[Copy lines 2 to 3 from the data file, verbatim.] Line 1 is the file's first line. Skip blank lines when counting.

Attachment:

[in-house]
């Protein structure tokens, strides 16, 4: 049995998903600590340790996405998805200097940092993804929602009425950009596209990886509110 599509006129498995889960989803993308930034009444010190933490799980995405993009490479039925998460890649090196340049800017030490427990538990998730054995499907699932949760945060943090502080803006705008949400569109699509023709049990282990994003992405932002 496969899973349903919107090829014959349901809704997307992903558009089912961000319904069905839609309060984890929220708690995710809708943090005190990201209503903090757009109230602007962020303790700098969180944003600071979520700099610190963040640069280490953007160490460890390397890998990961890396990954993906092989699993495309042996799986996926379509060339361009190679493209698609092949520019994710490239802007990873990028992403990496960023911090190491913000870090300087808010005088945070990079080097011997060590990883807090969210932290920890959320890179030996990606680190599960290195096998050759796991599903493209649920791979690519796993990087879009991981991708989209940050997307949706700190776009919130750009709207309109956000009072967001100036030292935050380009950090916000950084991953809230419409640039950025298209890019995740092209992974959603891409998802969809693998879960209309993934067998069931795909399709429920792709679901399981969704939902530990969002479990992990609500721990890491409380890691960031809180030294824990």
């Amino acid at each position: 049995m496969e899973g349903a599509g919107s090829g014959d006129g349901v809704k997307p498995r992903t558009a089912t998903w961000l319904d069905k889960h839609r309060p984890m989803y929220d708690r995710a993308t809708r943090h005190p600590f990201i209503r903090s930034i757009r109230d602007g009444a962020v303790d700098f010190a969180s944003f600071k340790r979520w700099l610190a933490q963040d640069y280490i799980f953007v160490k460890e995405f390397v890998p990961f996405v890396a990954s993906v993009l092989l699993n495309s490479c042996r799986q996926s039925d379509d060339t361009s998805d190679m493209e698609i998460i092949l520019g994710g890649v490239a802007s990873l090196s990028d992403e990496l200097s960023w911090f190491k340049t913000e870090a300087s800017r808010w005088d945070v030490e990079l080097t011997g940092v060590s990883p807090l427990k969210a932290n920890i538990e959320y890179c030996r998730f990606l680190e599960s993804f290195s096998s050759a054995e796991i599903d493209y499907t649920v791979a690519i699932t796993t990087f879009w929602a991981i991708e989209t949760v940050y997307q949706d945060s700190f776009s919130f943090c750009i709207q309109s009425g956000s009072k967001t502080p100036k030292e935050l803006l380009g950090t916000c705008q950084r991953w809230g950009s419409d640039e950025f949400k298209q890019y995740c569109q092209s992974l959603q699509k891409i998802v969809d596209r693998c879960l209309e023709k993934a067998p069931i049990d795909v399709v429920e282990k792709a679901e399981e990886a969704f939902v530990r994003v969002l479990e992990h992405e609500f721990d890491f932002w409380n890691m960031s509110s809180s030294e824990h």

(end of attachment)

């Protein structure tokens, strides 16, 4: 049995998903600590340790996405998805200097940092993804929602009425950009596209990886509110 599509006129498995889960989803993308930034009444010190933490799980995405993009490479039925998460890649090196340049800017030490427990538990998730054995499907699932949760945060943090502080803006705008949400569109699509023709049990282990994003992405932002 496969899973349903919107090829014959349901809704997307992903558009089912961000319904069905839609309060984890929220708690995710809708943090005190990201209503903090757009109230602007962020303790700098969180944003600071979520700099610190963040640069280490953007160490460890390397890998990961890396990954993906092989699993495309042996799986996926379509060339361009190679493209698609092949520019994710490239802007990873990028992403990496960023911090190491913000870090300087808010005088945070990079080097011997060590990883807090969210932290920890959320890179030996990606680190599960290195096998050759796991599903493209649920791979690519796993990087879009991981991708989209940050997307949706700190776009919130750009709207309109956000009072967001100036030292935050380009950090916000950084991953809230419409640039950025298209890019995740092209992974959603891409998802969809693998879960209309993934067998069931795909399709429920792709679901399981969704939902530990969002479990992990609500721990890491409380890691960031809180030294824990």
């Amino acid at each position: 049995m496969e899973g349903a599509g919107s090829g014959d006129g349901v809704k997307p498995r992903t558009a089912t998903w961000l319904d069905k889960h839609r309060p984890m989803y929220d708690r995710a993308t809708r943090h005190p600590f990201i209503r903090s930034i757009r109230d602007g009444a962020v303790d700098f010190a969180s944003f600071k340790r979520w700099l610190a933490q963040d640069y280490i799980f953007v160490k460890e995405f390397v890998p990961f996405v890396a990954s993906v993009l092989l699993n495309s490479c042996r799986q996926s039925d379509d060339t361009s998805d190679m493209e698609i998460i092949l520019g994710g890649v490239a802007s990873l090196s990028d992403e990496l200097s960023w911090f190491k340049t913000e870090a300087s800017r808010w005088d945070v030490e990079l080097t011997g940092v060590s990883p807090l427990k969210a932290n920890i538990e959320y890179c030996r998730f990606l680190e599960s993804f290195s096998s050759a054995e796991i599903d493209y499907t649920v791979a690519i699932t796993t990087f879009w929602a991981i991708e989209t949760v940050y997307q949706d945060s700190f776009s919130f943090c750009i709207q309109s009425g956000s009072k967001t502080p100036k030292e935050l803006l380009g950090t916000c705008q950084r991953w809230g950009s419409d640039e950025f949400k298209q890019y995740c569109q092209s992974l959603q699509k891409i998802v969809d596209r693998c879960l209309e023709k993934a067998p069931i049990d795909v399709v429920e282990k792709a679901e399981e990886a969704f939902v530990r994003v969002l479990e992990h992405e609500f721990d890491f932002w409380n890691m960031s509110s809180s030294e824990h």